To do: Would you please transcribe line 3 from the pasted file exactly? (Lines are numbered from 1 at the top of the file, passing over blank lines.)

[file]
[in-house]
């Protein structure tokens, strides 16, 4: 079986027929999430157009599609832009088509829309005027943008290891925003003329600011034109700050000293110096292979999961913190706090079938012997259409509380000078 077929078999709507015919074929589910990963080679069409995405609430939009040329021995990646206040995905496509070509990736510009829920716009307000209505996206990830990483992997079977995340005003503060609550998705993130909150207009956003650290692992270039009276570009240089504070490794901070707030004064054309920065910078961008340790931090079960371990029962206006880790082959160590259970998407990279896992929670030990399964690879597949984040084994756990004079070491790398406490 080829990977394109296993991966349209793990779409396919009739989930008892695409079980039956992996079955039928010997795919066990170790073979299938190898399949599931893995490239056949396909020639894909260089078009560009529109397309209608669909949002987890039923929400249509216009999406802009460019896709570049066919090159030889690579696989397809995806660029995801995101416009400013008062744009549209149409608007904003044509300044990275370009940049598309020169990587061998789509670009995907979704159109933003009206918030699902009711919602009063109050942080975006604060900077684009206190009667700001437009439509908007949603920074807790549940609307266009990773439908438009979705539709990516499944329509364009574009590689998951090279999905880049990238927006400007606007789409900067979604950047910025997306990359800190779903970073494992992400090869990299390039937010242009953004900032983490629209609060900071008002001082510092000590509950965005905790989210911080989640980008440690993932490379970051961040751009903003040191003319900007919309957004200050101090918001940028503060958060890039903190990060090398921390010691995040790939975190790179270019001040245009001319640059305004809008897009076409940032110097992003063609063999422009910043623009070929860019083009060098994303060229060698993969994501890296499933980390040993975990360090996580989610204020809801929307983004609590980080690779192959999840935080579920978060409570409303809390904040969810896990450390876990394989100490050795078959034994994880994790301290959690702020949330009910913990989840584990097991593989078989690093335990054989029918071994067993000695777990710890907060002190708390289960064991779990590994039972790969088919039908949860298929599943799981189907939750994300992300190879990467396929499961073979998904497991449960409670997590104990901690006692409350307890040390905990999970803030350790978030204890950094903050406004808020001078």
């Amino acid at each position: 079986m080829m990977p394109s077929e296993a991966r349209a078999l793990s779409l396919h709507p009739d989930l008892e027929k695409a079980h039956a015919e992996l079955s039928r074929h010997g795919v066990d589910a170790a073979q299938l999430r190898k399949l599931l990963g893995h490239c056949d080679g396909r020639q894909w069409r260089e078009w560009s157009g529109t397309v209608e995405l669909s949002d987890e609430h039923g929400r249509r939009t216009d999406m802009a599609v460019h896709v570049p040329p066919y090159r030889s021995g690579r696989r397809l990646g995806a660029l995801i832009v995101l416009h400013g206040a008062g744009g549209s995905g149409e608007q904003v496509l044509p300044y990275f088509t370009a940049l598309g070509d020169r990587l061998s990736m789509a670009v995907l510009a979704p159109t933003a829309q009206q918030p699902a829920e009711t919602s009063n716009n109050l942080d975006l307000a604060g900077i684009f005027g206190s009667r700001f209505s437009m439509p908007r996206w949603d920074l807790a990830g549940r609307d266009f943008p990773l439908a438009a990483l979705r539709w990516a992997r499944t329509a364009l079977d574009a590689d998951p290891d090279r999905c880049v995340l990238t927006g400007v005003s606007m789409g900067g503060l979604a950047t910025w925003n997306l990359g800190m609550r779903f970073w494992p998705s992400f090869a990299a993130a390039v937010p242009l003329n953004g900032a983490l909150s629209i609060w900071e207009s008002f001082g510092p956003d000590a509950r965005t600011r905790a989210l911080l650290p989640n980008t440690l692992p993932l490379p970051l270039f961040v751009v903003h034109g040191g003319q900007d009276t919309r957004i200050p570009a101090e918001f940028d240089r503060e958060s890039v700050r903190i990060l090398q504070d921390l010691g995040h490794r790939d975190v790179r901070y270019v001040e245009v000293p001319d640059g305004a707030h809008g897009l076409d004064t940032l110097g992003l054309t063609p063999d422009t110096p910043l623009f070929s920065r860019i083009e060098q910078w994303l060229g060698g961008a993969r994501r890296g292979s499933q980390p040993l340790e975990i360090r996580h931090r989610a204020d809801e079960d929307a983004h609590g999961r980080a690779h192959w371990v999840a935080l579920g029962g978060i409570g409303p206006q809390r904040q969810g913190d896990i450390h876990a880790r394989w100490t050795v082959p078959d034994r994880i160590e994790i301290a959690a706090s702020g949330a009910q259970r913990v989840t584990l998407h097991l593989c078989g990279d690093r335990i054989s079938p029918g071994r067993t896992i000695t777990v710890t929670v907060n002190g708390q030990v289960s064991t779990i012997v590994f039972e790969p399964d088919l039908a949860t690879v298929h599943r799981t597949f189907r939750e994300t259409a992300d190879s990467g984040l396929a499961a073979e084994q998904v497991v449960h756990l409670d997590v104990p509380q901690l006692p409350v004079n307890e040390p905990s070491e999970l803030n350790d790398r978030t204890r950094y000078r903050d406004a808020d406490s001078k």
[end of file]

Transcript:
């Amino acid at each position: 079986m080829m990977p394109s077929e296993a991966r349209a078999l793990s779409l396919h709507p009739d989930l008892e027929k695409a079980h039956a015919e992996l079955s039928r074929h010997g795919v066990d589910a170790a073979q299938l999430r190898k399949l599931l990963g893995h490239c056949d080679g396909r020639q894909w069409r260089e078009w560009s157009g529109t397309v209608e995405l669909s949002d987890e609430h039923g929400r249509r939009t216009d999406m802009a599609v460019h896709v570049p040329p066919y090159r030889s021995g690579r696989r397809l990646g995806a660029l995801i832009v995101l416009h400013g206040a008062g744009g549209s995905g149409e608007q904003v496509l044509p300044y990275f088509t370009a940049l598309g070509d020169r990587l061998s990736m789509a670009v995907l510009a979704p159109t933003a829309q009206q918030p699902a829920e009711t919602s009063n716009n109050l942080d975006l307000a604060g900077i684009f005027g206190s009667r700001f209505s437009m439509p908007r996206w949603d920074l807790a990830g549940r609307d266009f943008p990773l439908a438009a990483l979705r539709w990516a992997r499944t329509a364009l079977d574009a590689d998951p290891d090279r999905c880049v995340l990238t927006g400007v005003s606007m789409g900067g503060l979604a950047t910025w925003n997306l990359g800190m609550r779903f970073w494992p998705s992400f090869a990299a993130a390039v937010p242009l003329n953004g900032a983490l909150s629209i609060w900071e207009s008002f001082g510092p956003d000590a509950r965005t600011r905790a989210l911080l650290p989640n980008t440690l692992p993932l490379p970051l270039f961040v751009v903003h034109g040191g003319q900007d009276t919309r957004i200050p570009a101090e918001f940028d240089r503060e958060s890039v700050r903190i990060l090398q504070d921390l010691g995040h490794r790939d975190v790179r901070y270019v001040e245009v000293p001319d640059g305004a707030h809008g897009l076409d004064t940032l110097g992003l054309t063609p063999d422009t110096p910043l623009f070929s920065r860019i083009e060098q910078w994303l060229g060698g961008a993969r994501r890296g292979s499933q980390p040993l340790e975990i360090r996580h931090r989610a204020d809801e079960d929307a983004h609590g999961r980080a690779h192959w371990v999840a935080l579920g029962g978060i409570g409303p206006q809390r904040q969810g913190d896990i450390h876990a880790r394989w100490t050795v082959p078959d034994r994880i160590e994790i301290a959690a706090s702020g949330a009910q259970r913990v989840t584990l998407h097991l593989c078989g990279d690093r335990i054989s079938p029918g071994r067993t896992i000695t777990v710890t929670v907060n002190g708390q030990v289960s064991t779990i012997v590994f039972e790969p399964d088919l039908a949860t690879v298929h599943r799981t597949f189907r939750e994300t259409a992300d190879s990467g984040l396929a499961a073979e084994q998904v497991v449960h756990l409670d997590v104990p509380q901690l006692p409350v004079n307890e040390p905990s070491e999970l803030n350790d790398r978030t204890r950094y000078r903050d406004a808020d406490s001078k």